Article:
The Monroe County Sheriff’s Office will get a $7.3 million boost if lawmakers approve the measure.
The funds will put more deputies on the road and create a Regional Investigative Operations Center for interagency response to active crime and public safety threats, county officials say. Forty-one additional sworn members will enhance road patrols in towns and villages.
“This unprecedented investment is needed to respond to the surge in shootings, car thefts, smash-and-grab crime and threats to our schools—crimes driven by a lack of accountability,” says County Executive Adam Bello.
The population in the sheriff’s coverage areas has grown by 8 percent over the last couple of decades, notes Sheriff Todd Baxter, and that growth has not been reflecting in staffing.
The sheriff’s office will create new positions in each of its three coverage zones with 30 new road patrol deputies and three lieutenants. Road patrols will increase during busy times, allowing staff to be proactive.
“We need to ensure the areas we police have adequate resources, not just the bare minimum,” Baxter says. “We must hire more men and women to patrol, answer calls for service, and engage with our community. We must also staff our zones at a rate that prioritizes deputy wellness.
“Policing has evolved with technological developments at an exponential rate,” he adds. “In turn, the expectations of professional police agencies have also grown. We must grow with the times.”
The RIOC is expected to help with that. The center will help connect actionable criminal information in real time, communicating and coordinating with law enforcement agencies on pattern crimes, and threats of violence, across jurisdictions.
The will be equipped with the latest software and technology, capable of supporting large-scale investigations and countywide emergencies, officials say. It will work in concert with the Monroe Crime Analysis Center, Monroe County Emergency Operations Center and the Rochester Threat Advisory Committee.
Years of disinvestment in the sheriff’s office have resulted in understaffed platoons and limited geographic coverage, with an average of one deputy per 3,600 residents, which is less than half the national average, officials say. As a result, some deputies cover more than 30 square miles on their own.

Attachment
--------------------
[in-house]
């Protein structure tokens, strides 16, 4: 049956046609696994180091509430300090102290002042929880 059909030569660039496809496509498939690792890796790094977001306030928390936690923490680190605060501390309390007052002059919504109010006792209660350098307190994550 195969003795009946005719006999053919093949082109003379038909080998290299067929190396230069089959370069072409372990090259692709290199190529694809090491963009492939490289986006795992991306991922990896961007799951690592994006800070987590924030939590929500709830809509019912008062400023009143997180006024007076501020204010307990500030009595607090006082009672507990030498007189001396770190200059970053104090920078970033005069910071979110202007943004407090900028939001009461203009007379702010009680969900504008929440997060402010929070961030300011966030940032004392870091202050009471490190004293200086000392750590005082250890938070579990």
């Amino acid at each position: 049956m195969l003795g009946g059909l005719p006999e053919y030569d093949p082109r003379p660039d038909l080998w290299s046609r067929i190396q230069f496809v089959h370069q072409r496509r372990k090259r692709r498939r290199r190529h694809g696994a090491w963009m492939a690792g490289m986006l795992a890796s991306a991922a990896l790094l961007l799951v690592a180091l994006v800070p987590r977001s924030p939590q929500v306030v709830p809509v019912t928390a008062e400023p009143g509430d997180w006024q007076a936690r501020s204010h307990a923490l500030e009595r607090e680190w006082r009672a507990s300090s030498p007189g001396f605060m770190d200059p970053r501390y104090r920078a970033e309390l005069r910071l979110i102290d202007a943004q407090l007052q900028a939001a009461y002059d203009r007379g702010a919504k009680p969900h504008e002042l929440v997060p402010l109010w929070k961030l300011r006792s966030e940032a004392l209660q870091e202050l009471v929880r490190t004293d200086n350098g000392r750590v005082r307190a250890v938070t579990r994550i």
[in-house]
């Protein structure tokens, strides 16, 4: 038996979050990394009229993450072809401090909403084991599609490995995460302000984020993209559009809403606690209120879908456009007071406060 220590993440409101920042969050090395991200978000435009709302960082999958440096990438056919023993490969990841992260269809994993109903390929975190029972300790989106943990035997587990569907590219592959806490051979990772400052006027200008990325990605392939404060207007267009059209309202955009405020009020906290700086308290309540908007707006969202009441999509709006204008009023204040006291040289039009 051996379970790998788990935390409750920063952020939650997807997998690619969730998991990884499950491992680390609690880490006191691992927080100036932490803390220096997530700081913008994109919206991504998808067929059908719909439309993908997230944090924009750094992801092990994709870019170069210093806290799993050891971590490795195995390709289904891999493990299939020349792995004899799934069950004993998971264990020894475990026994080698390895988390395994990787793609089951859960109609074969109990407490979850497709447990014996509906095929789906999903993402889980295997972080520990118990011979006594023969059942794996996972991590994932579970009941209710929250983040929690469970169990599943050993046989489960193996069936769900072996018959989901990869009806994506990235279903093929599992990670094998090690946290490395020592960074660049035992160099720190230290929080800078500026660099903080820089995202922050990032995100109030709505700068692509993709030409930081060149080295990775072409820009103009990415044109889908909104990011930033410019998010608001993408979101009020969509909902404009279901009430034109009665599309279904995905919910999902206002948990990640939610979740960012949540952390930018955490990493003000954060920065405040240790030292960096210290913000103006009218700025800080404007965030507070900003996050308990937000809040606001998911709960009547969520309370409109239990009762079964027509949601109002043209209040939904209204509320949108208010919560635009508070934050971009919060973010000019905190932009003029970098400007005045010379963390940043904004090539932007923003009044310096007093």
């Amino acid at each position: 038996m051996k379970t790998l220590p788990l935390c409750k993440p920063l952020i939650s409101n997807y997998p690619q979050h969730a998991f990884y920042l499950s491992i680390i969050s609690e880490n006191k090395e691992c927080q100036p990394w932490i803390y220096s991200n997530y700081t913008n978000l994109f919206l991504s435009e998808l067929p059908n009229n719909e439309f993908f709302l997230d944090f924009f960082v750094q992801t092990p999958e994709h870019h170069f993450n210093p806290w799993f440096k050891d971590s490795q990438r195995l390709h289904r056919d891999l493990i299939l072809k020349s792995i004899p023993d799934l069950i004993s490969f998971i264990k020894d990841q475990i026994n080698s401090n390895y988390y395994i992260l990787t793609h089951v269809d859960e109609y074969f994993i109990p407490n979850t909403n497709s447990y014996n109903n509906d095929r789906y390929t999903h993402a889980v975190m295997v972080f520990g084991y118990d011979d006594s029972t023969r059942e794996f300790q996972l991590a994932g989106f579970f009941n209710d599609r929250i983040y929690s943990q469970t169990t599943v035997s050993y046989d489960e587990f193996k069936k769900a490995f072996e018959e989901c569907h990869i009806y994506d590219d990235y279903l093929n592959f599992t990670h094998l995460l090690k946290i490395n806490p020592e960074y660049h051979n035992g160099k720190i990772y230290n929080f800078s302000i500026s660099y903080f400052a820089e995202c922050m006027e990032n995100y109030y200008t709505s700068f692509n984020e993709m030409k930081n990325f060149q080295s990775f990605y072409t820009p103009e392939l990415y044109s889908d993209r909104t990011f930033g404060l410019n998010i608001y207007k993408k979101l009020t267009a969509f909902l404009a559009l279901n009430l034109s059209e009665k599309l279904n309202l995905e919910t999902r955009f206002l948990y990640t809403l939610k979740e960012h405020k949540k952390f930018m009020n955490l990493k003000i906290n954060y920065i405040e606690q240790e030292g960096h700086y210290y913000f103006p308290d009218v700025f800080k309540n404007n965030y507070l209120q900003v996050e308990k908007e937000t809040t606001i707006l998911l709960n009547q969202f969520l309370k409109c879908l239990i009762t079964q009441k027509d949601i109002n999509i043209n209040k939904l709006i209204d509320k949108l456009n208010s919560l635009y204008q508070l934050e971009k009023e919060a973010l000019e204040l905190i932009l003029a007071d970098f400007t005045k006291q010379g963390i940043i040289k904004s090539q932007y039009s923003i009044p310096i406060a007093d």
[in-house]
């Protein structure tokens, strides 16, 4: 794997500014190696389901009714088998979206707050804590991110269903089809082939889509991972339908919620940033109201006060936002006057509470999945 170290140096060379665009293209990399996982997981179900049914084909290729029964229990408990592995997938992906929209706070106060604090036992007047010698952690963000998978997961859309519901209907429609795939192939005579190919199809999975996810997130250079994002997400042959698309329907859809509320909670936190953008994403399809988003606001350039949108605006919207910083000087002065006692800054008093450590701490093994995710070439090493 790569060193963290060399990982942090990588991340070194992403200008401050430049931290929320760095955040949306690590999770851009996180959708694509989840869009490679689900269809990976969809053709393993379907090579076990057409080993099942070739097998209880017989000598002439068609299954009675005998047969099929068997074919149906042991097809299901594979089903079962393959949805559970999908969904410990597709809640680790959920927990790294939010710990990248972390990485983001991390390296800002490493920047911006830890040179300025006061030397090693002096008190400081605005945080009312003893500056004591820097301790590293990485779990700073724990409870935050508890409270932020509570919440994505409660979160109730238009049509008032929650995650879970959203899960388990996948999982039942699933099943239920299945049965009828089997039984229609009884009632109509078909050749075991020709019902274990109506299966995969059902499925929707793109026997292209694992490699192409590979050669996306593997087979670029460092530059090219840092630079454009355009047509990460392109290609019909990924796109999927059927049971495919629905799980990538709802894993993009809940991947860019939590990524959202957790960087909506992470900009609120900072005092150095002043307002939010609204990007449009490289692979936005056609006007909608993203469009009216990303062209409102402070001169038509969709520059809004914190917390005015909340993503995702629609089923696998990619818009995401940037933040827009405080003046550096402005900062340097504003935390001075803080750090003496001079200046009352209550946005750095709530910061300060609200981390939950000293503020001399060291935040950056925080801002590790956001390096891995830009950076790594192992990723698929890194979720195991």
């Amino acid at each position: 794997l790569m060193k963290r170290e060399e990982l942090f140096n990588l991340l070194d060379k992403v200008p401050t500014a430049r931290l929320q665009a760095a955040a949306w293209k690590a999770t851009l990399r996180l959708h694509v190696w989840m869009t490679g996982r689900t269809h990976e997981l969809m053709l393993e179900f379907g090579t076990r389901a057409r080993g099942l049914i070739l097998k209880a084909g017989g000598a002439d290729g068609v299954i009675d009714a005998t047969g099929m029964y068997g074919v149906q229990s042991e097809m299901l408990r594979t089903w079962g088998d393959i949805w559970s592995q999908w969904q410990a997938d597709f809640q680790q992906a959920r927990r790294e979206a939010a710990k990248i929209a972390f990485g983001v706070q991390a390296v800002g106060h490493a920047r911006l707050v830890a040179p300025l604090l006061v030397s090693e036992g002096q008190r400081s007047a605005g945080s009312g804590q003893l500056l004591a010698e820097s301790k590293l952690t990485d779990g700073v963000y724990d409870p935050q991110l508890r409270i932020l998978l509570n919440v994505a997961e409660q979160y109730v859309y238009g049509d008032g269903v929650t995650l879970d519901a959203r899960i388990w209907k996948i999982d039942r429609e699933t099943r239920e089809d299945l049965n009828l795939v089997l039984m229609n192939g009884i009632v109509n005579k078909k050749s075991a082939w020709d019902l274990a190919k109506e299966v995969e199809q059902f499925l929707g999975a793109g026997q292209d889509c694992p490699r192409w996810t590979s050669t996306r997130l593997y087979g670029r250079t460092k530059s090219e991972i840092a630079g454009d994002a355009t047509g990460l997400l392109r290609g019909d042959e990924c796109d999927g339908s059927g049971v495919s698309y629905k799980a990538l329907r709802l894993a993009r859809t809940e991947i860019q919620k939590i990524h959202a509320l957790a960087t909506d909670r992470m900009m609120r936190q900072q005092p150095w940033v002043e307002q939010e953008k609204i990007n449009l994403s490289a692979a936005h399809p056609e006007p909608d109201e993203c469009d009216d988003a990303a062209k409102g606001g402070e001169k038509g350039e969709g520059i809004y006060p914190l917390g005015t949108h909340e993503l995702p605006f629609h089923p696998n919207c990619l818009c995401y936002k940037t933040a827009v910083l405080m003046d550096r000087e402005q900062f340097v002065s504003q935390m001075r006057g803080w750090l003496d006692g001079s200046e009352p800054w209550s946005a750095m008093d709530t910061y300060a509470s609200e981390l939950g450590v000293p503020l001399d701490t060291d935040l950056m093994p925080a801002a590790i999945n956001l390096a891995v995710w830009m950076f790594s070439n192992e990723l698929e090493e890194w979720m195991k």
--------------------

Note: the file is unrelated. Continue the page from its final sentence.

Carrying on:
The newly allocated funds will allow for overage at the airport, add a juvenile investigator and a countywide crime coordinator.
“We expect law enforcement to help keep us safe and solve criminal investigations, but police agencies can only accomplish this task if they have the necessary resources,” says Sandra Doorley, Monroe County district attorney. “With today’s investment in the Monroe County Sheriff’s Office, our community will be better served by dedicated law enforcement officers.”
Bello submitted legislation for the RIOC and sheriff’s office expansion Monday to the Monroe County Legislature for consideration. Public Safety Chair Paul Dondorfer expressed his gratitude to his colleagues “for supporting this long-overdue, common-sense improvement that strengthens law and order.”
“As Republican legislators, our priority remains to bolster public safety and protect our community,” Dondorfer adds. “Now more than ever, we must support our brave members of law enforcement by ensuring they have the resources and staffing needed to combat rising crime and nonsensical policies pushed on our community.”
Smriti Jacob is Rochester Beacon managing editor.The Beacon welcomes comments and letters from readers who adhere to our comment policy including use of their full, real name. Submissions to the Letters page should be sent to [email protected].